You have just been given your assignment only to learn that you must do research and find the most terrifying thing of all, scholarly sources. Delving into the world of research can be scary. Gone are the days of high school where sources barely matter and citations are an unknown concept. Now, sources must be peer reviewed, varied, and extremely relevant. Make no mistake, if you can't source it, you can't say it. The quality, or lack thereof, will make or break your essay. It is not only the blood of your piece, but the bones, muscles, and organs of it. Without good sources your work will fail, but if you manage to get them the rest becomes easy.The following is a survival guide for the world of research, and contained within are 4 tips that if implemented properly, will ensure your success.
1. First and foremost, before you can begin your research, you must understand these new words your professor has introduced to you such as "scholarly", and "peer reviewed". Undoubtedly your Professor has discussed the subject with you, but in case you can't find those notes or they just don’t make sense, here is a quick review. In almost all of your classes you will need at least one scholarly source. In order to determine whether or not your source is scholarly, you must assess whether or not your article has been peer reviewed. Peer review is a process in which any scholarly piece, in order to be published, must be evaluated by 3 experts in the field. These experts assess the paper and determine its credibility and its merit. If your source is not peer reviewed there is no guarantee that the information it contains is accurate. Further ways to assess your sources include looking at whether or not it contains the Author’s personal credentials, and/or has a connection or affiliation with a recognized academic institution. If your source is peer reviewed and contains either of these things, you have found a scholarly source.
2. Now that you know what you are looking for you have to know where to find these sources. There are countless databases and resources on the internet with confusing search algorithms, and complicated procedures that you may not even have access to. I recommend as a start to begin on Google Scholar as it is fast and simple and, if nothing else, will get you started and show you if there is information on the topic or not. Once you have exhausted Google Scholar you should go to the YorkU library website and search through their databases. While some can be complicated and may only pertain to certain fields, there are some like Jstor that are useful for broader research. One thing nobody ever mentions is that a scholarly source doesn’t always have to be a journal or a book. While this is most often the case, don’t limit yourself to only these sources. Medical and academic websites will often have pages that have been peer reviewed and may be exactly what your project needs.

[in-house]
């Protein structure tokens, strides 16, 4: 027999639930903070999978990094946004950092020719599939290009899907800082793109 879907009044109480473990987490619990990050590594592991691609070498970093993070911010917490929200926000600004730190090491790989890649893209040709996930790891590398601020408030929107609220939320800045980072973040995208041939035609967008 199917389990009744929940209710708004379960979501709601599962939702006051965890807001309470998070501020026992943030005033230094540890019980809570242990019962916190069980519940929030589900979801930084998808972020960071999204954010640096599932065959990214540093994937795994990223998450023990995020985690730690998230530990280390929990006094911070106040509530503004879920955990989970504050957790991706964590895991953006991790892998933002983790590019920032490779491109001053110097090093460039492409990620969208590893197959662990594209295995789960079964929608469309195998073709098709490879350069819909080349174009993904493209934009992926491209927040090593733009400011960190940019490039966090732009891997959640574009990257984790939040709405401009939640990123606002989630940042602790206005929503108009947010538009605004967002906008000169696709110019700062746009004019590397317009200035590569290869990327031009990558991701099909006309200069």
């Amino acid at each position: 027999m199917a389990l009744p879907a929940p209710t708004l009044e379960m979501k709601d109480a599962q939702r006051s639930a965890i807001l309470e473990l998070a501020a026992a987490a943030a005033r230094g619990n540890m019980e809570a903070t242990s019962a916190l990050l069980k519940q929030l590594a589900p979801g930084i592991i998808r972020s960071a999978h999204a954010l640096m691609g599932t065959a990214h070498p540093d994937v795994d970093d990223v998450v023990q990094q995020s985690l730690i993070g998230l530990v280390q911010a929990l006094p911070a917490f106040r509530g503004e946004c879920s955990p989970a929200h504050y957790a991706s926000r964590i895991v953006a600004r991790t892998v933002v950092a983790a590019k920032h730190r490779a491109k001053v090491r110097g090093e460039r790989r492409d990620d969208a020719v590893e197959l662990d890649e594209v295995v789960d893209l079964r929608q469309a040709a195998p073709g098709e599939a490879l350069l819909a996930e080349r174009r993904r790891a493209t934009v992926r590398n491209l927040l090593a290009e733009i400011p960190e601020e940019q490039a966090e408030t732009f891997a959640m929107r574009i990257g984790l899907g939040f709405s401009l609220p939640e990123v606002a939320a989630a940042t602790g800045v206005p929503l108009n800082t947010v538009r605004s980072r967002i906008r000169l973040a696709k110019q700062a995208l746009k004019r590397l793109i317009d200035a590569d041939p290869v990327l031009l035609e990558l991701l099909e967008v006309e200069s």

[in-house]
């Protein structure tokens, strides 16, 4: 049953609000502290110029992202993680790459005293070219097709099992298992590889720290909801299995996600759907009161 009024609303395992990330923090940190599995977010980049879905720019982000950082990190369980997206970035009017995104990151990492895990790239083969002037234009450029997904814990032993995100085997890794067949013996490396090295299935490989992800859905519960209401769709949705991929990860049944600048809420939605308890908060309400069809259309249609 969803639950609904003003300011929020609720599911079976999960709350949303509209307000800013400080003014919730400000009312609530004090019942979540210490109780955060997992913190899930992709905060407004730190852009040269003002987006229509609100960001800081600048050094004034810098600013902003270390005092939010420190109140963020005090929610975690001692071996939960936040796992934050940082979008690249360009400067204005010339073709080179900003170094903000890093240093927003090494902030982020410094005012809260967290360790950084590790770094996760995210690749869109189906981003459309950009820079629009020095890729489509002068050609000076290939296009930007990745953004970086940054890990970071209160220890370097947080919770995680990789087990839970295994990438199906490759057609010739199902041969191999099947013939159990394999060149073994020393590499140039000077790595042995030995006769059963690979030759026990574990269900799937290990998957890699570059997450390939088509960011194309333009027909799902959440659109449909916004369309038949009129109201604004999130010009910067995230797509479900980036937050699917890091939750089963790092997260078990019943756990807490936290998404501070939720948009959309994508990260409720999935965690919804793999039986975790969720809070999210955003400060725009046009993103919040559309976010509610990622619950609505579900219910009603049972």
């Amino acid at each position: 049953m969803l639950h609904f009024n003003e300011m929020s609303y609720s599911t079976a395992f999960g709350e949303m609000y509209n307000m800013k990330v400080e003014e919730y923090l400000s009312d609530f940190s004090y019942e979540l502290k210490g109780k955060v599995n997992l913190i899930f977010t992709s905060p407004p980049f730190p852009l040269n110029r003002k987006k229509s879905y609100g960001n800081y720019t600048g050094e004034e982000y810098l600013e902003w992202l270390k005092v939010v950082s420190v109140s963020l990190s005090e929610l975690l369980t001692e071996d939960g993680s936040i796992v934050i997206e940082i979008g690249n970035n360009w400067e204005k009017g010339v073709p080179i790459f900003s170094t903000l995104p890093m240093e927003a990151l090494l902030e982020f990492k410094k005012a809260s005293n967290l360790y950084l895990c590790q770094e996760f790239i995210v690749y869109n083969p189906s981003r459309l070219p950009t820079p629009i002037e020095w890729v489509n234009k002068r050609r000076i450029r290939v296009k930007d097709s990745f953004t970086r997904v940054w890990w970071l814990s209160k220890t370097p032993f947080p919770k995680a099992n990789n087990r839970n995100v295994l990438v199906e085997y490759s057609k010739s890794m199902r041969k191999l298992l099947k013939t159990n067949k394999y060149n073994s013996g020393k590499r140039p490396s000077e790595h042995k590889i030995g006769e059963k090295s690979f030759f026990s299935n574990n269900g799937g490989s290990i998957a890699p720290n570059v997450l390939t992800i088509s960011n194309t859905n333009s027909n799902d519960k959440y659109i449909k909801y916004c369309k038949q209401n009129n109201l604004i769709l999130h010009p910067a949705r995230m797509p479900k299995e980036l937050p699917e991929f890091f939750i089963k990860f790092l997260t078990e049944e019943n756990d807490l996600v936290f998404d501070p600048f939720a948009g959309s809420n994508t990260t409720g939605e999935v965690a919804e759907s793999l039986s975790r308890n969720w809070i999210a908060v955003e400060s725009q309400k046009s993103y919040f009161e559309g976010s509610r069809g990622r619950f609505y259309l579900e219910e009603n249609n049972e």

3. Once you have found an assortment of sources from Google Scholar, the library databases, and peer reviewed websites, make sure you read through them entirely. Reading the title and the abstract is not enough as the arguments made or the author's point of view often evolves and changes throughout their piece, and while you might think they are supporting one thing, they may in fact be supporting another. Don’t leave this part undone until the last day either. The last thing you want is to have to read 5 journals and a book right before you start writing, only to find out none of them support what you want to say.
4. Finally, keep all your metadata. If you have read through your sources and they work, get all the sourcing information. You don’t want to have to try and find that information the night before, while trying to remember the date you accessed the source. The accuracy of your bibliography can be the deciding factor in your grade, and as you progress to higher levels it will become pages and pages long. Having all the data on any possible source you may use will save you countless hours and headaches in the future.